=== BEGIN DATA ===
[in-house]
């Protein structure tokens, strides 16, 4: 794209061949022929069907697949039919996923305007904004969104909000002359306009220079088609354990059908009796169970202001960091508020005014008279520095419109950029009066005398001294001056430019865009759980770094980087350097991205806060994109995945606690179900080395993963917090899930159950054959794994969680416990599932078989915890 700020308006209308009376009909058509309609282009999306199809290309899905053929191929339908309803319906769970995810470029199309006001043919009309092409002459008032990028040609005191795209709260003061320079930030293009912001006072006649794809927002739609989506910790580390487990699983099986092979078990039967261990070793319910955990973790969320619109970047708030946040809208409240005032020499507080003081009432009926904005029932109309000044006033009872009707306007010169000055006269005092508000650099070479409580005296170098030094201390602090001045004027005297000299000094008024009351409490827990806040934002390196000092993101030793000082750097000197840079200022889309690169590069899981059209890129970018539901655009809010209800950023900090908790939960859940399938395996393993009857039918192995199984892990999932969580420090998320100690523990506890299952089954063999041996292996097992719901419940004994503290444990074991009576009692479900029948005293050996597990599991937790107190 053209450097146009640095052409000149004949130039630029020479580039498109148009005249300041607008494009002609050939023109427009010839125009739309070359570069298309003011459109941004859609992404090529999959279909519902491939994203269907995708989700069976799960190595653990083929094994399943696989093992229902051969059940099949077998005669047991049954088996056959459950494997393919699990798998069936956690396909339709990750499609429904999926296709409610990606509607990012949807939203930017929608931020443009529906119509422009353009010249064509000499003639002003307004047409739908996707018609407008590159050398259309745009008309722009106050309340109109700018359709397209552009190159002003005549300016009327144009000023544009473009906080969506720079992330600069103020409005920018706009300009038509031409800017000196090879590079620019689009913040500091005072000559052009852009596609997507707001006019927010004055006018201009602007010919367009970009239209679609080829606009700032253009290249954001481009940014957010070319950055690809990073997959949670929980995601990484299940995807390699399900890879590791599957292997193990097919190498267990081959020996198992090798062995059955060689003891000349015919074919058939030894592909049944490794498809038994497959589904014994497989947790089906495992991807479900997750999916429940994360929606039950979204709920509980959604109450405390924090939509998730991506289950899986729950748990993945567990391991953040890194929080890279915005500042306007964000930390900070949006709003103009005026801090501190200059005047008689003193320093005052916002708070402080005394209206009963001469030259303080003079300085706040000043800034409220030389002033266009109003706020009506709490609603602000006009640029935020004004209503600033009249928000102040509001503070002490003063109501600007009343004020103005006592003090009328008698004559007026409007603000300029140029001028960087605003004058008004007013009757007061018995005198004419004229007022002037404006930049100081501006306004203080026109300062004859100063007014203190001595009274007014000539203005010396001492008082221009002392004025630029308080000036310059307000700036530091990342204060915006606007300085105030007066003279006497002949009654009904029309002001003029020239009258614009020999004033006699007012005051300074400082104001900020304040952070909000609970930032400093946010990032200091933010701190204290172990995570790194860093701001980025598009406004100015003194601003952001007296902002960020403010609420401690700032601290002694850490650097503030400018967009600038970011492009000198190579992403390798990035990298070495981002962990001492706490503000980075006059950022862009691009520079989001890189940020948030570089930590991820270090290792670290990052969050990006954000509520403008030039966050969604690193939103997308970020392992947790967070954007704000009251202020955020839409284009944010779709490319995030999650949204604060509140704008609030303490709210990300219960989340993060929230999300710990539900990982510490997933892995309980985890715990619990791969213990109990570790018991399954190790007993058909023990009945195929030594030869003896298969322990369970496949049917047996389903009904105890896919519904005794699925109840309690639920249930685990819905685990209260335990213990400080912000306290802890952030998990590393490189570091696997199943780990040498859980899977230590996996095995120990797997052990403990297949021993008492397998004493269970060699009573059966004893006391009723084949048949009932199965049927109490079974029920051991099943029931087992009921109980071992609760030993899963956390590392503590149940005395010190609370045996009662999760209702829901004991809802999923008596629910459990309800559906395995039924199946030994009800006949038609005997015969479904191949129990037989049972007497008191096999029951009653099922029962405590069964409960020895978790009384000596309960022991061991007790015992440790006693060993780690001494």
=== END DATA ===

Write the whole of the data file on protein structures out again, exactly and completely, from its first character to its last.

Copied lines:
[in-house]
């Protein structure tokens, strides 16, 4: 794209061949022929069907697949039919996923305007904004969104909000002359306009220079088609354990059908009796169970202001960091508020005014008279520095419109950029009066005398001294001056430019865009759980770094980087350097991205806060994109995945606690179900080395993963917090899930159950054959794994969680416990599932078989915890 700020308006209308009376009909058509309609282009999306199809290309899905053929191929339908309803319906769970995810470029199309006001043919009309092409002459008032990028040609005191795209709260003061320079930030293009912001006072006649794809927002739609989506910790580390487990699983099986092979078990039967261990070793319910955990973790969320619109970047708030946040809208409240005032020499507080003081009432009926904005029932109309000044006033009872009707306007010169000055006269005092508000650099070479409580005296170098030094201390602090001045004027005297000299000094008024009351409490827990806040934002390196000092993101030793000082750097000197840079200022889309690169590069899981059209890129970018539901655009809010209800950023900090908790939960859940399938395996393993009857039918192995199984892990999932969580420090998320100690523990506890299952089954063999041996292996097992719901419940004994503290444990074991009576009692479900029948005293050996597990599991937790107190 053209450097146009640095052409000149004949130039630029020479580039498109148009005249300041607008494009002609050939023109427009010839125009739309070359570069298309003011459109941004859609992404090529999959279909519902491939994203269907995708989700069976799960190595653990083929094994399943696989093992229902051969059940099949077998005669047991049954088996056959459950494997393919699990798998069936956690396909339709990750499609429904999926296709409610990606509607990012949807939203930017929608931020443009529906119509422009353009010249064509000499003639002003307004047409739908996707018609407008590159050398259309745009008309722009106050309340109109700018359709397209552009190159002003005549300016009327144009000023544009473009906080969506720079992330600069103020409005920018706009300009038509031409800017000196090879590079620019689009913040500091005072000559052009852009596609997507707001006019927010004055006018201009602007010919367009970009239209679609080829606009700032253009290249954001481009940014957010070319950055690809990073997959949670929980995601990484299940995807390699399900890879590791599957292997193990097919190498267990081959020996198992090798062995059955060689003891000349015919074919058939030894592909049944490794498809038994497959589904014994497989947790089906495992991807479900997750999916429940994360929606039950979204709920509980959604109450405390924090939509998730991506289950899986729950748990993945567990391991953040890194929080890279915005500042306007964000930390900070949006709003103009005026801090501190200059005047008689003193320093005052916002708070402080005394209206009963001469030259303080003079300085706040000043800034409220030389002033266009109003706020009506709490609603602000006009640029935020004004209503600033009249928000102040509001503070002490003063109501600007009343004020103005006592003090009328008698004559007026409007603000300029140029001028960087605003004058008004007013009757007061018995005198004419004229007022002037404006930049100081501006306004203080026109300062004859100063007014203190001595009274007014000539203005010396001492008082221009002392004025630029308080000036310059307000700036530091990342204060915006606007300085105030007066003279006497002949009654009904029309002001003029020239009258614009020999004033006699007012005051300074400082104001900020304040952070909000609970930032400093946010990032200091933010701190204290172990995570790194860093701001980025598009406004100015003194601003952001007296902002960020403010609420401690700032601290002694850490650097503030400018967009600038970011492009000198190579992403390798990035990298070495981002962990001492706490503000980075006059950022862009691009520079989001890189940020948030570089930590991820270090290792670290990052969050990006954000509520403008030039966050969604690193939103997308970020392992947790967070954007704000009251202020955020839409284009944010779709490319995030999650949204604060509140704008609030303490709210990300219960989340993060929230999300710990539900990982510490997933892995309980985890715990619990791969213990109990570790018991399954190790007993058909023990009945195929030594030869003896298969322990369970496949049917047996389903009904105890896919519904005794699925109840309690639920249930685990819905685990209260335990213990400080912000306290802890952030998990590393490189570091696997199943780990040498859980899977230590996996095995120990797997052990403990297949021993008492397998004493269970060699009573059966004893006391009723084949048949009932199965049927109490079974029920051991099943029931087992009921109980071992609760030993899963956390590392503590149940005395010190609370045996009662999760209702829901004991809802999923008596629910459990309800559906395995039924199946030994009800006949038609005997015969479904191949129990037989049972007497008191096999029951009653099922029962405590069964409960020895978790009384000596309960022991061991007790015992440790006693060993780690001494």